Global Air Freight Markets Grow Slightly in September - Global Trade Magazine
  November 11th, 2015 | Written by

Global Air Freight Markets Grow Slightly in September

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  • Air cargo capacity expansions in all regions took freight load factors down to the lowest level since 2009.
  • Tony Tyler, IATA CEO: “The global [air cargo] trend is fragile, improvement is narrowly based.”
  • Middle Eastern carriers saw demand expand by 7.5 percent, 5.5 percentage points down on YTD average.
  • IATA: The weakness in air cargo markets largely tracks anemic growth in trade.

The International Air Transport Association (IATA) released data for global air freight markets showing very modest growth in September.

Air cargo volumes rose 1.0 percent compared to the same month a year ago. This represents a slight improvement on the August performance when volumes were stable. Overall, air cargo volumes remain 1.2 percent down from their 2014 year-end peak.

The results varied widely by region, IATA reported. Carriers in the Middle East reported the most significant growth (7.5 percent) followed by European (2.8 percent) and African airlines (2.5 percent). Asia-Pacific based airlines recorded negligible growth (0.3 percent), and markets in North America (-3.3 percent) and Latin America (-6.4 percent) recorded declines. All regions reported capacity expansions ahead of growth in demand, taking the freight load factor down to the lowest level, at 43.2 percent, since 2009.

“Although slightly improved from August, the global trend is fragile, and the improvement is narrowly based,” said Tony Tyler, IATA’s Director General and CEO. “The 2.8 percent growth reported by European carriers reflects positive trends in trade with Central and Eastern European economies as well as a general improvement in manufacturing in the Eurozone. But the largest air cargo region, Asia-Pacific, was only just in positive territory, held down by weak regional trade.”

Asia-Pacific carriers saw a slight rise in freight ton kilometers of 0.3 percent in September compared to September 2014, and capacity expanded 2.1 percent. The contraction in emerging Asian markets appears to have bottomed out, although China, Korea and Chinese Taipei, among other key economies, are suffering from poor trade growth.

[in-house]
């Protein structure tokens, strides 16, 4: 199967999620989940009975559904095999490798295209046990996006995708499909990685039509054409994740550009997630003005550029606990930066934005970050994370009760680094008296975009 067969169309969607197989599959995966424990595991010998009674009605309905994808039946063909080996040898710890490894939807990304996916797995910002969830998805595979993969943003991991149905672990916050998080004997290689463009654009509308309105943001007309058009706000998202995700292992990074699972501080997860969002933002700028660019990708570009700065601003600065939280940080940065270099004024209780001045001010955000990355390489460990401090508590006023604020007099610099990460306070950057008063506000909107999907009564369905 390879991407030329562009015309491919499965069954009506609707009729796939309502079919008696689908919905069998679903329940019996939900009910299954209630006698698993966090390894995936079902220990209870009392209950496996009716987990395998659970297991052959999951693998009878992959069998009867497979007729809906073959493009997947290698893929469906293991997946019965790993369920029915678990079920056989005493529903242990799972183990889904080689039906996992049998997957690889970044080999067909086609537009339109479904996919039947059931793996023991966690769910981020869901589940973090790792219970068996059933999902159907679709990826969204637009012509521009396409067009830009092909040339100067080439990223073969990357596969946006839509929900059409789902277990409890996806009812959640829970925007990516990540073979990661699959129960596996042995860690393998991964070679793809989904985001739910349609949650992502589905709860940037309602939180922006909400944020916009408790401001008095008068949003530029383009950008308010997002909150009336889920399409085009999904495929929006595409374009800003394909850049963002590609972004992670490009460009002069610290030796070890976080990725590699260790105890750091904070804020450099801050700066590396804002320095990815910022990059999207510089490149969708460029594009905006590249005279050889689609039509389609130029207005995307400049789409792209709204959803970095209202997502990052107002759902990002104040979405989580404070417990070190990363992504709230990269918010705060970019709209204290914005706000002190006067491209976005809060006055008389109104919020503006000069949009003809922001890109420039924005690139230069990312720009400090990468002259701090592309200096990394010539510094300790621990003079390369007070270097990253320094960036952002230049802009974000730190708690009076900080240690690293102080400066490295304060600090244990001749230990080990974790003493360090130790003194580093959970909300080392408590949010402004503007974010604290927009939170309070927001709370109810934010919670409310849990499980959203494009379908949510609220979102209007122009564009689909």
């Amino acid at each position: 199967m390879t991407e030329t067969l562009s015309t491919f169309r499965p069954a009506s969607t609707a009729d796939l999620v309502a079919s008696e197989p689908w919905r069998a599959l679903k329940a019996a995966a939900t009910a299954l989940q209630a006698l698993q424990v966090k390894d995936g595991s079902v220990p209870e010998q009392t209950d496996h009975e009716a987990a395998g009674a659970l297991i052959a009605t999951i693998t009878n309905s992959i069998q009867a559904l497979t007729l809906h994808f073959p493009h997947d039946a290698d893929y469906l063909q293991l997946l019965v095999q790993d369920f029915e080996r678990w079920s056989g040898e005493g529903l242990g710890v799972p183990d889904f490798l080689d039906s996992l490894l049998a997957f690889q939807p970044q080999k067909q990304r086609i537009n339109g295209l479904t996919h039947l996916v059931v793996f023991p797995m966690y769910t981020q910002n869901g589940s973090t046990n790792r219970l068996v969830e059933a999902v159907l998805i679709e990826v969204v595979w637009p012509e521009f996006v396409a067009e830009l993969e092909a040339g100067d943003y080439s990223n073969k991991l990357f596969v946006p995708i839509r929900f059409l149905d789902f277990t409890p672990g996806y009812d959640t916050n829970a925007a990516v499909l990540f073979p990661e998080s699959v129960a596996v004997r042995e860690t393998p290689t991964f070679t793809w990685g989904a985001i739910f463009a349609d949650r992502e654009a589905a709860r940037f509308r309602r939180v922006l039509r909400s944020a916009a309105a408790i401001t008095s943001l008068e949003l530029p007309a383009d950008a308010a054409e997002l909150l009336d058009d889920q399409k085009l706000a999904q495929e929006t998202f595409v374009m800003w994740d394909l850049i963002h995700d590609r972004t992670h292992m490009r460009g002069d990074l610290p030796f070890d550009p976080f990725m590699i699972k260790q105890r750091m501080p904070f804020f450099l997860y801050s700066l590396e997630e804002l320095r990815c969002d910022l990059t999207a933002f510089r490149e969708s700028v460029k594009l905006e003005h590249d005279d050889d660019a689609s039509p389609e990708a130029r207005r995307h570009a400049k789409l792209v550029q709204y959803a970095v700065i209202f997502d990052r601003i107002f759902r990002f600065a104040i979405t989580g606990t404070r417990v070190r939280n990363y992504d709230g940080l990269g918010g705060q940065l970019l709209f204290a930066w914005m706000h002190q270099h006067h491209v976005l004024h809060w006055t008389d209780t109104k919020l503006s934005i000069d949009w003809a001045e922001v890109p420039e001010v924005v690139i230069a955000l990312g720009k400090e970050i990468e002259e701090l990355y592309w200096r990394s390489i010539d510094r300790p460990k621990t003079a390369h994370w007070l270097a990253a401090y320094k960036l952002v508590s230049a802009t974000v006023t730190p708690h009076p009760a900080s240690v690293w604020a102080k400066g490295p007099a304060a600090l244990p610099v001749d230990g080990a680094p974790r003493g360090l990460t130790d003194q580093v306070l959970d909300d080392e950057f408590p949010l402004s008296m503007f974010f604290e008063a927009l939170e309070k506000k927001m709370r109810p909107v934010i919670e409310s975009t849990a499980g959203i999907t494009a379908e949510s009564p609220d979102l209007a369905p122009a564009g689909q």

European carriers reported a rise in demand in September of 2.8 percent compared to a year ago and capacity rose 7.7 percent. The European performance looks more impressive considering that volumes for the year to date have been flat. Improvements in Eurozone manufacturing activity and in trade to and from Central and Eastern Europe seem to be supporting air freight demand.

North American airlines experienced a decline of 3.3 percent year-on-year and capacity grew 4.8 percent. Despite the poor year-over-year result, volumes in September were up 0.8 percent compared to August, indicating the possibility that anticipated improvement in economic performance for the second half of the year may drive stronger air freight demand.

Middle Eastern carriers saw demand expand by 7.5 percent, and capacity rise 12.6 percent. Although once again the fastest growing region, the increase was 5.5 percentage points down on the average for the year to date. Major economies in the region have seen slowdowns in non-oil sectors, but growth rates remain robust enough to sustain solid demand for air cargo.

Latin American airlines reported a decline in demand of 6.4 percent year-on-year, and capacity expanded 2.1 percent. Worsening economic and political conditions in Brazil have led to regional trade activity falling 7 percent between July and August. Air cargo demand is down 6.8 percent for the year with no sign of improvement in the months to come.

African carriers experienced growth in demand of 2.5 percent, and capacity rose by 8.1 percent. Nigeria and South Africa, the largest economies in the region, have underperformed. Regional trade, however, has held up, and generated increases in air freight volumes.

The weakness in air cargo markets largely tracks anemic growth in trade, IATA concluded.

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